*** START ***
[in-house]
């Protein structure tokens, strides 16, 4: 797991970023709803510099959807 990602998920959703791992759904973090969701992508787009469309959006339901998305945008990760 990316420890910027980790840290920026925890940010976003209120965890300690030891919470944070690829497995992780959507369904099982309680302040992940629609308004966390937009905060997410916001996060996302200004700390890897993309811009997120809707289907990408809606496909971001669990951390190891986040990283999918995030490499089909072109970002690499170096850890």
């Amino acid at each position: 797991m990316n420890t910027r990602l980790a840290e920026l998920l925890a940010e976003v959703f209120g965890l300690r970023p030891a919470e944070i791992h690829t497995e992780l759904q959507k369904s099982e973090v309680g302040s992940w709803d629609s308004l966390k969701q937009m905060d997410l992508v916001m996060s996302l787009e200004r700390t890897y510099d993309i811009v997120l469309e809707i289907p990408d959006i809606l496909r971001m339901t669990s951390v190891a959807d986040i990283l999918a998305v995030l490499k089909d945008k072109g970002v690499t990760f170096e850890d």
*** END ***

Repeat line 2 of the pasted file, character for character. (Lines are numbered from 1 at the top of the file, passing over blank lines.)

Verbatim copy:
């Protein structure tokens, strides 16, 4: 797991970023709803510099959807 990602998920959703791992759904973090969701992508787009469309959006339901998305945008990760 990316420890910027980790840290920026925890940010976003209120965890300690030891919470944070690829497995992780959507369904099982309680302040992940629609308004966390937009905060997410916001996060996302200004700390890897993309811009997120809707289907990408809606496909971001669990951390190891986040990283999918995030490499089909072109970002690499170096850890």